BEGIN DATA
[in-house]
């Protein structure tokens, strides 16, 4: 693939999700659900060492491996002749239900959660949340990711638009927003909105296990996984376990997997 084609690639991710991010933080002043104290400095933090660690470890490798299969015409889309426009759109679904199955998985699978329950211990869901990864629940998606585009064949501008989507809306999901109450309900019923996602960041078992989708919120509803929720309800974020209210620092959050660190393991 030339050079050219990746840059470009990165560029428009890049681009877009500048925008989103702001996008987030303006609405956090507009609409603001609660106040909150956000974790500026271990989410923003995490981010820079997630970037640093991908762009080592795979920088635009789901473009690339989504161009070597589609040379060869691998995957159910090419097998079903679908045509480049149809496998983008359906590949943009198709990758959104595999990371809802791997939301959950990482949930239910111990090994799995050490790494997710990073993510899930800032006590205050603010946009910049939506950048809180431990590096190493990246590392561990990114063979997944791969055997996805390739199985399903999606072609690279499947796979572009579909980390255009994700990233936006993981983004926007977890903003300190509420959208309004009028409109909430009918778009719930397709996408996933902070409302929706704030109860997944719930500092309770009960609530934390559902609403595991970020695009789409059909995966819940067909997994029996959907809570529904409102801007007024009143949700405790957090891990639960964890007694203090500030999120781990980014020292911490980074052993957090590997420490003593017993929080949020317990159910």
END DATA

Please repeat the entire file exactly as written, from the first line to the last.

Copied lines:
[in-house]
């Protein structure tokens, strides 16, 4: 693939999700659900060492491996002749239900959660949340990711638009927003909105296990996984376990997997 084609690639991710991010933080002043104290400095933090660690470890490798299969015409889309426009759109679904199955998985699978329950211990869901990864629940998606585009064949501008989507809306999901109450309900019923996602960041078992989708919120509803929720309800974020209210620092959050660190393991 030339050079050219990746840059470009990165560029428009890049681009877009500048925008989103702001996008987030303006609405956090507009609409603001609660106040909150956000974790500026271990989410923003995490981010820079997630970037640093991908762009080592795979920088635009789901473009690339989504161009070597589609040379060869691998995957159910090419097998079903679908045509480049149809496998983008359906590949943009198709990758959104595999990371809802791997939301959950990482949930239910111990090994799995050490790494997710990073993510899930800032006590205050603010946009910049939506950048809180431990590096190493990246590392561990990114063979997944791969055997996805390739199985399903999606072609690279499947796979572009579909980390255009994700990233936006993981983004926007977890903003300190509420959208309004009028409109909430009918778009719930397709996408996933902070409302929706704030109860997944719930500092309770009960609530934390559902609403595991970020695009789409059909995966819940067909997994029996959907809570529904409102801007007024009143949700405790957090891990639960964890007694203090500030999120781990980014020292911490980074052993957090590997420490003593017993929080949020317990159910």